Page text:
Rigid flex boards usually require additional layers in the Gerber files. Layers 1 and X will have solder mask layers, but you will also need artwork layers that define the coverlayer and bondply sections (if required) of the board, and how much each go into the hardboards. IPC 2223 recommends 0.100″ but your fabricator may be able to accommodate less than that.
The IPC-2223 Sectional Design Standard for Flexible Printed Boards is an excellent resource for wise practices in both flexible circuit and rigid flex circuit design. An electronic download of the IPC 2223 can be purchased here.
Material Layup Considerations
Rigid flex material layups heavily influence cost, manufacturability, and final PCB performance, so it’s essential to spend time determining the ideal material set. For instance, controlled impedance, resistance, and current-carrying requirements are all important considerations that affect both copper weights and material selection.
A PCB designer should collaborate with their board fabricator to discuss these variables, so that the resulting design complies with all signal integrity requirements. Once the designer has performed initial calculations, the fabricator can verify them, and provide a more accurate modeling of the impedance characteristics of the board, and material set required to achieve those values.
If impedance characteristics are not that critical, our you are looking for the lowest cost, most stable rigid flex design suggestions, check out our Rigid Flex Valu Builds. The Rigid Flex Valu Build program offers the lowest overall material costs for rigid flex design, while also providing a very safe starting point for designers who are new to rigid flex design.
If you would like to get a quick estimate on how much your rigid flex design might cost, try our Rigid Flex Cost Estimator. The rigid flex cost estimator will take your requirements and will give you an estimated cost for low level production quantities. It is a great starting point to see if your design is economically feasible with your program requirements.
The rigid sections of rigid flex boards are usually 20 layers or less. There are times when they have more, but usually more than twenty layers is pretty rare. The hard board sections don’t all have to have the same layer count. For example, you could have one rigid section with 16 layers of circuitry and one with 12. As long as the material layup is similar for each and the boards have the same overall thickness, there will be no manufacturing issues. Occasionally, a design may use hardboards that differ in thickness, but such configurations are substantially more difficult to manufacture, and other options should be considered.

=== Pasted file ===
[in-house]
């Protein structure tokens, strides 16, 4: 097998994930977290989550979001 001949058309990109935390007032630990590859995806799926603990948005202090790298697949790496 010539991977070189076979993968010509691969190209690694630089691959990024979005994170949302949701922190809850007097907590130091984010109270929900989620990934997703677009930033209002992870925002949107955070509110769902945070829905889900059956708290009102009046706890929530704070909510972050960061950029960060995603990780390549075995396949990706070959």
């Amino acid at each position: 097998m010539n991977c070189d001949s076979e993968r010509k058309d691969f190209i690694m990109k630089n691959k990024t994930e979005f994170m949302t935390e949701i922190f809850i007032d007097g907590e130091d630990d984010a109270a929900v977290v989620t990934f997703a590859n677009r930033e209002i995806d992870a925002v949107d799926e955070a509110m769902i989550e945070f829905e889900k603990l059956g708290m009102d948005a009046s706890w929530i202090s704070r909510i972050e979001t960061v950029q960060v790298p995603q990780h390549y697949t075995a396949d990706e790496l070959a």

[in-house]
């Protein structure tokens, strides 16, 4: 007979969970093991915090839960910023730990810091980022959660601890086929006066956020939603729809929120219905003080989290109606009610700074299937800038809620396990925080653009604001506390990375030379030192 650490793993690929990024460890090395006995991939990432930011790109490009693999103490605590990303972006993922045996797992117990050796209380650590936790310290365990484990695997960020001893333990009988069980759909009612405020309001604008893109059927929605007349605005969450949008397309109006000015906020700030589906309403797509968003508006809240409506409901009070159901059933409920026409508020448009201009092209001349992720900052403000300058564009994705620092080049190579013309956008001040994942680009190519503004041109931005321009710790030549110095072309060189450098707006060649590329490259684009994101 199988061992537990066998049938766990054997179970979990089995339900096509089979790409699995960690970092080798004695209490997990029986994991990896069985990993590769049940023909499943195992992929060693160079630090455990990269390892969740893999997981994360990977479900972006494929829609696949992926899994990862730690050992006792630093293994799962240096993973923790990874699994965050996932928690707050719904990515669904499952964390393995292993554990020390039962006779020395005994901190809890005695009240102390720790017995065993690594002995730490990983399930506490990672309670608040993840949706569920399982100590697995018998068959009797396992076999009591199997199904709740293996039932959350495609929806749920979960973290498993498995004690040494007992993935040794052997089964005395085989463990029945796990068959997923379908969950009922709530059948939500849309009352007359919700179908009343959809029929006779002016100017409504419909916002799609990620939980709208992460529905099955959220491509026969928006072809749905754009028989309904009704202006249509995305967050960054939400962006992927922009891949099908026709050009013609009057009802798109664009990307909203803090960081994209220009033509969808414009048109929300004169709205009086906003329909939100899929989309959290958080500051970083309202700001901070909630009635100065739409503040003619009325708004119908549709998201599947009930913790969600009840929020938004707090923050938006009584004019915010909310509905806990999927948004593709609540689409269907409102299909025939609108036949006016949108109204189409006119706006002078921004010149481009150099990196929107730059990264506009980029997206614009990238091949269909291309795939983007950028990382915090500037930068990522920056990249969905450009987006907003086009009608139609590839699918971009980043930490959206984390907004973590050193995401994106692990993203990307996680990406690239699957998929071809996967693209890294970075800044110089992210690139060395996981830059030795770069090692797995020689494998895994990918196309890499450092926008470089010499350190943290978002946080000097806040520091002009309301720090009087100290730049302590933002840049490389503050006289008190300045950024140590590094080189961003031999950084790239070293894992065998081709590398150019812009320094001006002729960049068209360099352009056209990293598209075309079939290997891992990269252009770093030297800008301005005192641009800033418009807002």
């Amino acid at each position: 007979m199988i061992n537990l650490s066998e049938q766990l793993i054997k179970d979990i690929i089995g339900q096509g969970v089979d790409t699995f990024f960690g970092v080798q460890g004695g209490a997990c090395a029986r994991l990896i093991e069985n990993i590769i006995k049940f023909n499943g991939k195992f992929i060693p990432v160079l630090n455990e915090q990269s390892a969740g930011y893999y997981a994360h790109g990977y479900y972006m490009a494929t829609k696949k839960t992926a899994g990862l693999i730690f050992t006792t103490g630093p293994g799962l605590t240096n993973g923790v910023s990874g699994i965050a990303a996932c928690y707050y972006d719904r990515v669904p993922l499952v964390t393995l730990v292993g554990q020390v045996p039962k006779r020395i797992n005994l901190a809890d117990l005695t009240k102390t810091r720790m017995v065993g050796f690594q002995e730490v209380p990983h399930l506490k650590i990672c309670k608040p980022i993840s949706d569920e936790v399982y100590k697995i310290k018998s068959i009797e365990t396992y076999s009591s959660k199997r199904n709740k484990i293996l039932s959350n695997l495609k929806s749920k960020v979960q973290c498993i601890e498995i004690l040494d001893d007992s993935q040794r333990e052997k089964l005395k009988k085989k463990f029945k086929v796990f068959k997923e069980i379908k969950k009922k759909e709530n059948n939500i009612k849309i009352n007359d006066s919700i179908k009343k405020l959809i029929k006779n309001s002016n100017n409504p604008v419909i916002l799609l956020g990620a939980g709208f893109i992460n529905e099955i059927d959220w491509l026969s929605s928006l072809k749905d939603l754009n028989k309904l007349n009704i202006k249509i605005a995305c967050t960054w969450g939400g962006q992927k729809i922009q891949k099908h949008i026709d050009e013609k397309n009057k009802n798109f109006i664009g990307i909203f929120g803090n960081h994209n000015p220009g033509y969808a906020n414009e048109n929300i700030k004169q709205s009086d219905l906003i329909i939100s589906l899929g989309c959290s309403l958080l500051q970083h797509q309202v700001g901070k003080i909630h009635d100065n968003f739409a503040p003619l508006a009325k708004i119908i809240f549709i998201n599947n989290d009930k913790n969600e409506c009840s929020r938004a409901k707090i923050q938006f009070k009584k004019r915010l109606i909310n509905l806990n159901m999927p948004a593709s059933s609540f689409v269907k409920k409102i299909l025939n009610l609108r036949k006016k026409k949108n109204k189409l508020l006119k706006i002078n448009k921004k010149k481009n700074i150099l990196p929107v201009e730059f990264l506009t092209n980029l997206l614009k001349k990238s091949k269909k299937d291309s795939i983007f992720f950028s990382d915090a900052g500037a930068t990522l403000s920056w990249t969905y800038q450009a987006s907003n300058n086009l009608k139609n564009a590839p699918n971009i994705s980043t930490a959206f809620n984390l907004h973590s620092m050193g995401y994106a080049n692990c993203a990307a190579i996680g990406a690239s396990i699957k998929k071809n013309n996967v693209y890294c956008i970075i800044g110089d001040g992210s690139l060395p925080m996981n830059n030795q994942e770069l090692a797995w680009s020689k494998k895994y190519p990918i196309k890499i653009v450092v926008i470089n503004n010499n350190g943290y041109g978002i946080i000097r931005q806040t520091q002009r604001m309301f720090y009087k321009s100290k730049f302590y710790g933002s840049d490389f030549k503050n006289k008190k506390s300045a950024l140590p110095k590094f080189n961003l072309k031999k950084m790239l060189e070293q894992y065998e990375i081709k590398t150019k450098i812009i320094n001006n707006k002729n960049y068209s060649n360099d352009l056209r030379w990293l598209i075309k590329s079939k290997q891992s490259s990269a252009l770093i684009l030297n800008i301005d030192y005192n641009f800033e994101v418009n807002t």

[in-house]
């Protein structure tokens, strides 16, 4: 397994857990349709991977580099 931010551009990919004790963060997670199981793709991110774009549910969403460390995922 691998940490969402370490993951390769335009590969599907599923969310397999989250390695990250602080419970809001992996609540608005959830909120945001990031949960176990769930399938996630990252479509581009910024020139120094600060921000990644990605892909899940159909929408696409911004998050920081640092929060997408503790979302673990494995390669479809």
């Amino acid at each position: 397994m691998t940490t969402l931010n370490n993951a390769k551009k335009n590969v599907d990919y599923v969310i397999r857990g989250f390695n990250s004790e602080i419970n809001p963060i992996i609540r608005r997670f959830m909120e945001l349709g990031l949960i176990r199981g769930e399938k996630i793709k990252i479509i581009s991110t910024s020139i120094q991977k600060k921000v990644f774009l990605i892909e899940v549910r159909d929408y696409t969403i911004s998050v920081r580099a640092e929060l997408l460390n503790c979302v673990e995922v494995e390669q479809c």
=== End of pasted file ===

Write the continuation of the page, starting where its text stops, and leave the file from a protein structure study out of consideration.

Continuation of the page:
The flexible sections of rigid flex boards are usually one (singlet), two (doublet), three (triplet) or four layers (quad construction). There are times when a designer needs more than four layers across the flexible sections of the board, but are almost always unbonded. Bonded flex sections that have more than four layers can be very resistant to bending and or flexing. Copper weights on the flexible layers of the rigid flex boards are most commonly half and one-ounce weights. Occasionally the electrical demand requires two-ounce weights. In those instances, the designer should work very closely with their fabricator to choose the correct no flow prepreg, to adequately fill the thicker circuits in the hardboards. No flow prepreg, by design, does not like to flow and two-ounce circuitry can present some challenges. Three-ounce copper weight is rarely used, and can present substantial issues in manufacturing for the same reason.
Rigid Flex PCBs at Printed Circuit Boards
Here we’ve provided an overview of rigid flex PCB design considerations and how to ensure that your design will be successful. For more thorough coverage of this topic, we invite you to download our latest eBook, “Rigid Flex PCB Design and Installation.“ Additional resources are available on our literature page, including our quality manual.
At pcbsky, we manufacture rigid flex PCB circuits based on your exact specifications, and we aim to provide all the resources you need to help you optimize your PCB as early in the process as possible. To learn more about rigid flex PCB designs or about our capabilities and services, contact the PCBSKY team today.